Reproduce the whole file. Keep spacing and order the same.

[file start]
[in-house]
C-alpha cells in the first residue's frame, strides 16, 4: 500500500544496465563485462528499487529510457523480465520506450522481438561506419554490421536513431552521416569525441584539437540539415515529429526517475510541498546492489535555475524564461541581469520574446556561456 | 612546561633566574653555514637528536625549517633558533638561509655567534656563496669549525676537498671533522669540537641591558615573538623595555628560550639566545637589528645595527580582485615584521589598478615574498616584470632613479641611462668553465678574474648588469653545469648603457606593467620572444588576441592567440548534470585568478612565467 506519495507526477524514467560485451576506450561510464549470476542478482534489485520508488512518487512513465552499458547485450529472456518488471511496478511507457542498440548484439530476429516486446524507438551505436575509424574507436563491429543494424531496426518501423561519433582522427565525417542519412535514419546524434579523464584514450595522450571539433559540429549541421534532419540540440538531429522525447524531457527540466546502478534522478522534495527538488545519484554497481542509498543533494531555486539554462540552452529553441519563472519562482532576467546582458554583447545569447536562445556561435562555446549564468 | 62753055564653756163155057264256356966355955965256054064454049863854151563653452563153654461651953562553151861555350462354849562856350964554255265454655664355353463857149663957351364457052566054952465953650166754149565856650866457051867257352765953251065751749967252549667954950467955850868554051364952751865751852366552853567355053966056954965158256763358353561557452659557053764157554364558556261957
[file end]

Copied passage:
[in-house]
C-alpha cells in the first residue's frame, strides 16, 4: 500500500544496465563485462528499487529510457523480465520506450522481438561506419554490421536513431552521416569525441584539437540539415515529429526517475510541498546492489535555475524564461541581469520574446556561456 | 612546561633566574653555514637528536625549517633558533638561509655567534656563496669549525676537498671533522669540537641591558615573538623595555628560550639566545637589528645595527580582485615584521589598478615574498616584470632613479641611462668553465678574474648588469653545469648603457606593467620572444588576441592567440548534470585568478612565467 506519495507526477524514467560485451576506450561510464549470476542478482534489485520508488512518487512513465552499458547485450529472456518488471511496478511507457542498440548484439530476429516486446524507438551505436575509424574507436563491429543494424531496426518501423561519433582522427565525417542519412535514419546524434579523464584514450595522450571539433559540429549541421534532419540540440538531429522525447524531457527540466546502478534522478522534495527538488545519484554497481542509498543533494531555486539554462540552452529553441519563472519562482532576467546582458554583447545569447536562445556561435562555446549564468 | 62753055564653756163155057264256356966355955965256054064454049863854151563653452563153654461651953562553151861555350462354849562856350964554255265454655664355353463857149663957351364457052566054952465953650166754149565856650866457051867257352765953251065751749967252549667954950467955850868554051364952751865751852366552853567355053966056954965158256763358353561557452659557053764157554364558556261957